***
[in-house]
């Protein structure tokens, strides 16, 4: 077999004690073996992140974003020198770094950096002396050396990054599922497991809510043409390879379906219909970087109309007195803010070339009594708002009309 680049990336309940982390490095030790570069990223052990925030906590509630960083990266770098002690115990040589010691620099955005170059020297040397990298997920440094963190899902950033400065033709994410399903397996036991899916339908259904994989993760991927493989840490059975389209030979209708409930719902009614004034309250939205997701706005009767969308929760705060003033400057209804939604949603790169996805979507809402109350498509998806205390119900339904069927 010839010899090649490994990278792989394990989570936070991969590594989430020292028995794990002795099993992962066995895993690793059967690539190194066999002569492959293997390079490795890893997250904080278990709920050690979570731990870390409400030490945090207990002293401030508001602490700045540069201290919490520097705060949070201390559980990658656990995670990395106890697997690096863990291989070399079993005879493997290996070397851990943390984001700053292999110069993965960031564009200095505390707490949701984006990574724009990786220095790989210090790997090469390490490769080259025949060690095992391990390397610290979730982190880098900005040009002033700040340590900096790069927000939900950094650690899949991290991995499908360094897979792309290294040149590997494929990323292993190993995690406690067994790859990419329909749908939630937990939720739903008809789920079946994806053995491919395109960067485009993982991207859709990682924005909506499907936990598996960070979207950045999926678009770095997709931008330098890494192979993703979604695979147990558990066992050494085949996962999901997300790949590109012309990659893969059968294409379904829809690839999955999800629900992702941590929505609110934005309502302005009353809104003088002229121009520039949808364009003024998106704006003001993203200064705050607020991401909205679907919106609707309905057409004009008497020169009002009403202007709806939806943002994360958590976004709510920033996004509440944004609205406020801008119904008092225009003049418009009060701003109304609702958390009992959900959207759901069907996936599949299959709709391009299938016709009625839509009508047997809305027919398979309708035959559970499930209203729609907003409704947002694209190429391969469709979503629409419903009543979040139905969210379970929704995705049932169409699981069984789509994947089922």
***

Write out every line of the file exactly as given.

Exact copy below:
[in-house]
């Protein structure tokens, strides 16, 4: 077999004690073996992140974003020198770094950096002396050396990054599922497991809510043409390879379906219909970087109309007195803010070339009594708002009309 680049990336309940982390490095030790570069990223052990925030906590509630960083990266770098002690115990040589010691620099955005170059020297040397990298997920440094963190899902950033400065033709994410399903397996036991899916339908259904994989993760991927493989840490059975389209030979209708409930719902009614004034309250939205997701706005009767969308929760705060003033400057209804939604949603790169996805979507809402109350498509998806205390119900339904069927 010839010899090649490994990278792989394990989570936070991969590594989430020292028995794990002795099993992962066995895993690793059967690539190194066999002569492959293997390079490795890893997250904080278990709920050690979570731990870390409400030490945090207990002293401030508001602490700045540069201290919490520097705060949070201390559980990658656990995670990395106890697997690096863990291989070399079993005879493997290996070397851990943390984001700053292999110069993965960031564009200095505390707490949701984006990574724009990786220095790989210090790997090469390490490769080259025949060690095992391990390397610290979730982190880098900005040009002033700040340590900096790069927000939900950094650690899949991290991995499908360094897979792309290294040149590997494929990323292993190993995690406690067994790859990419329909749908939630937990939720739903008809789920079946994806053995491919395109960067485009993982991207859709990682924005909506499907936990598996960070979207950045999926678009770095997709931008330098890494192979993703979604695979147990558990066992050494085949996962999901997300790949590109012309990659893969059968294409379904829809690839999955999800629900992702941590929505609110934005309502302005009353809104003088002229121009520039949808364009003024998106704006003001993203200064705050607020991401909205679907919106609707309905057409004009008497020169009002009403202007709806939806943002994360958590976004709510920033996004509440944004609205406020801008119904008092225009003049418009009060701003109304609702958390009992959900959207759901069907996936599949299959709709391009299938016709009625839509009508047997809305027919398979309708035959559970499930209203729609907003409704947002694209190429391969469709979503629409419903009543979040139905969210379970929704995705049932169409699981069984789509994947089922």